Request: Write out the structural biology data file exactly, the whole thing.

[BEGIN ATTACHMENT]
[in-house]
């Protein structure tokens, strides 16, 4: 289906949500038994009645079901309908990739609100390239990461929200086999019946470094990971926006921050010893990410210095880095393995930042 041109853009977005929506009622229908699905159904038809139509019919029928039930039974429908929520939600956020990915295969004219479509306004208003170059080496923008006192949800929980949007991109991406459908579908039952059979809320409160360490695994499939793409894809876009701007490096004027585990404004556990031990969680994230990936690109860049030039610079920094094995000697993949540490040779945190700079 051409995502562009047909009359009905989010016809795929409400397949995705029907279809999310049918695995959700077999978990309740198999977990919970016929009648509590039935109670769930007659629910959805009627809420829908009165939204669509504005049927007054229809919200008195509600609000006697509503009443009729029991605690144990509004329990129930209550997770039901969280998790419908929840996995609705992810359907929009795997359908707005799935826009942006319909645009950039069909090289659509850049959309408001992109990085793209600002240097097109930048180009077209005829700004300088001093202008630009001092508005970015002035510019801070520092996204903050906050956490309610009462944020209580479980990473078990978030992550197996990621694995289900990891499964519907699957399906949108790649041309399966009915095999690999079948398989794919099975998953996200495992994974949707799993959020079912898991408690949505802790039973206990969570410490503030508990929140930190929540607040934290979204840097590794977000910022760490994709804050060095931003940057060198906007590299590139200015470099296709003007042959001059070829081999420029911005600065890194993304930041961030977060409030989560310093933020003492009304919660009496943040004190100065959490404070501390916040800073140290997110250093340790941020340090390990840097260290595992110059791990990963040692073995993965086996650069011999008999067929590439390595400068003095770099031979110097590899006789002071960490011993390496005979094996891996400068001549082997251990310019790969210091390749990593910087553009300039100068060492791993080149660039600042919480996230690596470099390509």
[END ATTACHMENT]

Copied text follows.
[in-house]
């Protein structure tokens, strides 16, 4: 289906949500038994009645079901309908990739609100390239990461929200086999019946470094990971926006921050010893990410210095880095393995930042 041109853009977005929506009622229908699905159904038809139509019919029928039930039974429908929520939600956020990915295969004219479509306004208003170059080496923008006192949800929980949007991109991406459908579908039952059979809320409160360490695994499939793409894809876009701007490096004027585990404004556990031990969680994230990936690109860049030039610079920094094995000697993949540490040779945190700079 051409995502562009047909009359009905989010016809795929409400397949995705029907279809999310049918695995959700077999978990309740198999977990919970016929009648509590039935109670769930007659629910959805009627809420829908009165939204669509504005049927007054229809919200008195509600609000006697509503009443009729029991605690144990509004329990129930209550997770039901969280998790419908929840996995609705992810359907929009795997359908707005799935826009942006319909645009950039069909090289659509850049959309408001992109990085793209600002240097097109930048180009077209005829700004300088001093202008630009001092508005970015002035510019801070520092996204903050906050956490309610009462944020209580479980990473078990978030992550197996990621694995289900990891499964519907699957399906949108790649041309399966009915095999690999079948398989794919099975998953996200495992994974949707799993959020079912898991408690949505802790039973206990969570410490503030508990929140930190929540607040934290979204840097590794977000910022760490994709804050060095931003940057060198906007590299590139200015470099296709003007042959001059070829081999420029911005600065890194993304930041961030977060409030989560310093933020003492009304919660009496943040004190100065959490404070501390916040800073140290997110250093340790941020340090390990840097260290595992110059791990990963040692073995993965086996650069011999008999067929590439390595400068003095770099031979110097590899006789002071960490011993390496005979094996891996400068001549082997251990310019790969210091390749990593910087553009300039100068060492791993080149660039600042919480996230690596470099390509």